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A Prayer for Justice

I was invited to lead the invocation for Call to Renewal’s Pentecost 2004 prayer breakfast in Washington, DC, on May 25. At the breakfast, John Perkins and Susan Pace Hamill were honored for their work on behalf of the poor.

God, our Creator, redeemer, strength, hope, and friend, we begin this important day together realizing what a miracle it is to pray. We are little people on a tiny planet linked to a nondescript star on the fringes of a typical galaxy dancing in a swirl of billions of galaxies expanding from the original point at which you said, “Let there be light.” We are tiny creatures, frail, fallible, often silly and wrong, a mix of chemistry and memory and miracle. You care for the whole universe, yet we fail to care for ourselves and our neighbors very well.

When we pray, we practice our belief that you, a being beyond our highest capacities to imagine, actually care, listen, and respond to us. So we pause and ponder as we begin this day with prayer – not as a formality, but as a sign and a wonder and practice of faith.

We are here today, praying in your presence, with a shared concern. Many of our neighbors are in need. They lack money. They lack food. They lack medicine. They lack housing. They lack safety. They lack the dignity of work. Meanwhile, our leaders seem too quickly to have forgotten our neighbors in need – believing, it would seem, that the clenched fist is more your instrument than the outstretched hand and open arms. So, Lord, our neighbors in need are the last item on the political agenda, the least of the concerns of the powerful, lost in a flood of other concerns. But you, Lord, are the God of the last, the lost, and the least. Jesus revealed you to the world as the God who remembers the forgotten and joins them in their pain. You are the God who gives yourself to us in our need.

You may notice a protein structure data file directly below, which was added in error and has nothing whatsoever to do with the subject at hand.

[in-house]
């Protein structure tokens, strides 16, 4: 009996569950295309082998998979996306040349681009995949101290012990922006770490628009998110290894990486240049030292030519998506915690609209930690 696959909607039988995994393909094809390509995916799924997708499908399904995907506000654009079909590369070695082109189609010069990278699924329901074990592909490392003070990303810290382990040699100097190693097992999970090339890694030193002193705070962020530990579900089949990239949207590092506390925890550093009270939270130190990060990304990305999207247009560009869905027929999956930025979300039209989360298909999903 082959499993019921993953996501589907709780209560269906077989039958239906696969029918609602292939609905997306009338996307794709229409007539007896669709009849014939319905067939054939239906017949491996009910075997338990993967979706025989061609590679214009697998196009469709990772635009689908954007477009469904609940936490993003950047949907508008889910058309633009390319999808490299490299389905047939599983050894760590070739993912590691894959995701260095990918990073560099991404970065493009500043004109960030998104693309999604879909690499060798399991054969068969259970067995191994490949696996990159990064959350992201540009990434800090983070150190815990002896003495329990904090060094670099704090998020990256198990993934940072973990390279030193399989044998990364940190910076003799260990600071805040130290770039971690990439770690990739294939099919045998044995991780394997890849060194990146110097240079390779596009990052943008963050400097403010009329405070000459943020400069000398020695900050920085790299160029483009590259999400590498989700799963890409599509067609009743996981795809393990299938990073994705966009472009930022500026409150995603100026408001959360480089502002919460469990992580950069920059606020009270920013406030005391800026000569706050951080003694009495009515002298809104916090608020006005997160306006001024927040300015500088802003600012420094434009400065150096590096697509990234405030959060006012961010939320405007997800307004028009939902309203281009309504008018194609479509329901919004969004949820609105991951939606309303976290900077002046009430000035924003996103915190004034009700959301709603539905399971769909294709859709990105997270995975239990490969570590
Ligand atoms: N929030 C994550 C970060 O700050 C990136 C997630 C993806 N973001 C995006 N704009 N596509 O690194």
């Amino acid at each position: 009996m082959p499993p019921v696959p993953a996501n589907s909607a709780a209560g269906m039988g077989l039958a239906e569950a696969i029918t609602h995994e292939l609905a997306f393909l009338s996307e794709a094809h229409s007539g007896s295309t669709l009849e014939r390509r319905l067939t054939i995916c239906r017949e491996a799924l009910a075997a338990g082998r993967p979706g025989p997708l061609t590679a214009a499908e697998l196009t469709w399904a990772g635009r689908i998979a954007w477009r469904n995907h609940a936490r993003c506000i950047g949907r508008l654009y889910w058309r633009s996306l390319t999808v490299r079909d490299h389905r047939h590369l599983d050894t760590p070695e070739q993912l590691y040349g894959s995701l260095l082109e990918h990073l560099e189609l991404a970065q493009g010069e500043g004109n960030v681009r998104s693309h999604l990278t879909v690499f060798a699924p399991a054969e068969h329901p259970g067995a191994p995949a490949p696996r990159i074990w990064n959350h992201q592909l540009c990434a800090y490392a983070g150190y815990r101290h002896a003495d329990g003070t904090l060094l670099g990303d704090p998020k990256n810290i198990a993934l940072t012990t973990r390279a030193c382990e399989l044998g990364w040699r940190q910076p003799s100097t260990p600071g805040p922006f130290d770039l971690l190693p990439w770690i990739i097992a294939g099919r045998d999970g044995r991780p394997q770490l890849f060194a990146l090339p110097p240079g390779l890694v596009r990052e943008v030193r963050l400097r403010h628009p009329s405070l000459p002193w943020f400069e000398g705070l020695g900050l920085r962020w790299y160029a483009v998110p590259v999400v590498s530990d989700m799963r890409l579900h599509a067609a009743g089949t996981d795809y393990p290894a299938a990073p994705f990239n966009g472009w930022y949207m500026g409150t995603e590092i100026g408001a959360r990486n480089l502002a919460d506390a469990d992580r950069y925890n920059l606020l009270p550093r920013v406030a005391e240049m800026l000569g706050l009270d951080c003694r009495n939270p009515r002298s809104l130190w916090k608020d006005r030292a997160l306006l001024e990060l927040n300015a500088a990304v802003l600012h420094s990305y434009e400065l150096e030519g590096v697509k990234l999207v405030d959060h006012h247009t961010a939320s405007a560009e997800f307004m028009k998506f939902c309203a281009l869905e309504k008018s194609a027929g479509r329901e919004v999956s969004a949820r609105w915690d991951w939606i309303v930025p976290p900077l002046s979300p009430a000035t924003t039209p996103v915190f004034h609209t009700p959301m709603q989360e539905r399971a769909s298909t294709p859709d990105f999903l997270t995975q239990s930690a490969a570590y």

And so we pray to you today. Help us as we honor our brother, Dr. John M. Perkins, who shares your concern for our neighbors in need. Like the prophet Amos, he came from humble beginnings to let justice roll down.

And help us as we honor our sister, Professor Susan Pace Hamill, who also shares your concern for our neighbors in need. Like the patriarch Joseph, she has used a position of prestige to speak up for those in need.

As we honor them, we ask you today that we together will be your agents to answer the prayers of the last, the lost, and the least. We ask that you will inspire in us today the resolve and courage, the compassion and passion, to do justice, to love kindness, and to walk humbly with you. We ask that our hearts will not only by the power of your Spirit be strangely warmed, but that we will also be profoundly transformed.

May the result of today be that we will ourselves be inspired and empowered, so as to inspire and empower others, to do the simple good works of which your Son spoke, telling us that if we would do them, Your light would shine in us so that the world would stop … think again … and glorify you, God, our Father, in the name of Jesus, your Son, in the glorious and creative Pentecost-power of your Holy Spirit. Amen.